“O, mother! Is it as bad as that?” said Mattie.
“Yes, my dear; just as bad as that. And when any of these good and innocent feelings are destroyed by anger, hatred, jealousy, envy, revenge and the like, then just so much of heavenly good dies in us and just so far do we come under the power of what is evil and hurtful. Then we turn aside from safe and pleasant ways and walk among briers and thorns. Dear Mattie! consider well the lesson of this picture, and set a watch over your heart daily. But watching is not all. We are told in the Bible to pray as well as watch. All of us, young and old, must do this if we would be in safety; for human will and human effort would all be in vain to overcome evil if divine strength did not flow into them. And unless we desire and pray for this divine strength we cannot receive it.”
A visit with the doctor.
“How are you to-day, Mrs. Carleton?” asked Dr. Farleigh, as he sat down by his patient, who reclined languidly in a large cushioned chair.
“Miserable,” was the faintly spoken reply. And the word was repeated,—“Miserable.”
The doctor took one of the lady’s small, white hands, on which the network of veins, most delicately traced, spread its blue lines everywhere beneath the transparent skin. It was a beautiful hand—a study for a painter or sculptor. It was a soft, flexible hand—soft, flexible, and velvety to the touch as the hand of a baby, for it was as much a stranger to useful work. The doctor laid his fingers on the wrist. Under the pressure he felt the pulse beat slowly and evenly. He took out his watch and counted the beats, seventy in a minute. There was a no fever, nor any unusual disturbance of the system. Calmly the heart was doing its appointed work.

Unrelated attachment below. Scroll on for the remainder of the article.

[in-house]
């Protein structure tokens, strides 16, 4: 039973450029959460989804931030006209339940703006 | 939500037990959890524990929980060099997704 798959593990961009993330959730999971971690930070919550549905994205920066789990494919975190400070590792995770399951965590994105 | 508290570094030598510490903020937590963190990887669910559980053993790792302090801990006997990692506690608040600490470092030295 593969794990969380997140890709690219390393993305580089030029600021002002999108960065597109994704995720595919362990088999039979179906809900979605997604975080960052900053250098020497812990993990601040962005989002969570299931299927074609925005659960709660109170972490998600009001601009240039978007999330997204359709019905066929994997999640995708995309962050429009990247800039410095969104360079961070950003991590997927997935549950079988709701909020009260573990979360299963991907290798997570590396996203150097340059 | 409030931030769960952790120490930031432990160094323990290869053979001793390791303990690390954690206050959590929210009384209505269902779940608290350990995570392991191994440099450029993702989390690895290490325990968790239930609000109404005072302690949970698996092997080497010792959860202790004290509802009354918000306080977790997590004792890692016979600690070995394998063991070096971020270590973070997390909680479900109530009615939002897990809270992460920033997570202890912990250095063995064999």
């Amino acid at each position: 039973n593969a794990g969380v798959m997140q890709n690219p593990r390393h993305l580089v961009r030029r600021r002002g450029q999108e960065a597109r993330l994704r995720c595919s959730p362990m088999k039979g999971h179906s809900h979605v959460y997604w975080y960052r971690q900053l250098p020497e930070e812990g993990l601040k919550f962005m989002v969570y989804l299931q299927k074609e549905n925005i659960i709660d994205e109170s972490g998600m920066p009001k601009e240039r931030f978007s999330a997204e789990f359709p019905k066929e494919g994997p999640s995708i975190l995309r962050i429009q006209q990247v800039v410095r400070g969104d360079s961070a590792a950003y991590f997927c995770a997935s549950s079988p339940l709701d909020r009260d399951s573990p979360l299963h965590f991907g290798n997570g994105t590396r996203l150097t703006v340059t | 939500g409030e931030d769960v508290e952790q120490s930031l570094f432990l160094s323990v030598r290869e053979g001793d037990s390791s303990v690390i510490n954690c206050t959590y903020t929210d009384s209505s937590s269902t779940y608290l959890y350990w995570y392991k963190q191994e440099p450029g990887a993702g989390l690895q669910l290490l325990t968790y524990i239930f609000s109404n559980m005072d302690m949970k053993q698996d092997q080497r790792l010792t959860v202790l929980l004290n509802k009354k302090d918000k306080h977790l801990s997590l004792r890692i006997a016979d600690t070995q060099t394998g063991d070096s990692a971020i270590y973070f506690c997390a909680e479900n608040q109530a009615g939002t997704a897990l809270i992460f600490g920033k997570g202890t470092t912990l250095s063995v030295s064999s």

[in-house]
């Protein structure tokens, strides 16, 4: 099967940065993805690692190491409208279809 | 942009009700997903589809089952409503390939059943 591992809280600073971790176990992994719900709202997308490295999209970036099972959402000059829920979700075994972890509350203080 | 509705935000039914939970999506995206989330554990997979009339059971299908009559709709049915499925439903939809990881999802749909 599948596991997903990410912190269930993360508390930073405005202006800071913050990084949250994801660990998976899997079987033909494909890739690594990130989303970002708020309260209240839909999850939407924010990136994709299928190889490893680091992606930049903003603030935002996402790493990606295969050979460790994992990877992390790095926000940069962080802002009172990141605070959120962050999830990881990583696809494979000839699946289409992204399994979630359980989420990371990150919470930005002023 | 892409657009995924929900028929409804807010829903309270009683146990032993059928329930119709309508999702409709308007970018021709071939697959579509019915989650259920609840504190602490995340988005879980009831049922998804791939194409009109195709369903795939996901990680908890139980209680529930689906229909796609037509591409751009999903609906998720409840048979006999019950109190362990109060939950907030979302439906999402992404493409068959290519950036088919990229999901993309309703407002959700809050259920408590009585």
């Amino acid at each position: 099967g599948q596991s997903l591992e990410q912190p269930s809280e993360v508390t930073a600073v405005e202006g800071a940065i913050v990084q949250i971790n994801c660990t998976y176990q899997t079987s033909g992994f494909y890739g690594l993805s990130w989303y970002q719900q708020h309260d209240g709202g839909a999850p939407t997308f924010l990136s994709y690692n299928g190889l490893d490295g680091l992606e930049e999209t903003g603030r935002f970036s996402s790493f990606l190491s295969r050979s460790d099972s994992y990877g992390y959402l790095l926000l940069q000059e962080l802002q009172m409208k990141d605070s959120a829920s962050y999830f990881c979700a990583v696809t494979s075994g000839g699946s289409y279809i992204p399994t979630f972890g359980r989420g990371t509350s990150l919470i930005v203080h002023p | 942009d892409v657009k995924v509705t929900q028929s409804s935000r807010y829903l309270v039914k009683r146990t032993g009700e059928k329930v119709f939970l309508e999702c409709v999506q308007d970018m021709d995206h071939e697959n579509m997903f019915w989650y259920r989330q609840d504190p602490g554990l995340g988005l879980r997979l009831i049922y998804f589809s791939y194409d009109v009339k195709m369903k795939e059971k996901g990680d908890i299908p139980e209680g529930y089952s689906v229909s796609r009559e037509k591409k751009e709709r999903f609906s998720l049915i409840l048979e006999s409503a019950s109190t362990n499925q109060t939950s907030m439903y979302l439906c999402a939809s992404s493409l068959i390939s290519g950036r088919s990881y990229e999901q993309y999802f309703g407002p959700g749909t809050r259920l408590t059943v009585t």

“How is your head, Mrs. Carleton?”
The lady moved her head from side to side two or three times.
“Anything out of the way there?”
“My head is well enough, but I feel so miserable—so weak. I haven’t the strength of a child. The least exertion exhausts me.”
And the lady shut her eyes, looking the picture of feebleness.
“Have you taken the tonic, for which I left a prescription yesterday?”
“Yes; but I’m no stronger.”
“How is your appetite?”
“Have you taken the morning walk in the garden that I suggested?”
“O, dear, no! Walk out in the garden? I’m faint by the time I get to the breakfast-room! I can’t live at this rate, doctor. What am I to do? Can’t you build me up in some way? I’m burden to myself and every one else.”
And Mrs. Carleton really looked distressed.
“You ride out every day?”
“I did until the carriage was broken, and that was nearly a week ago. It has been at the carriage-maker’s ever since.”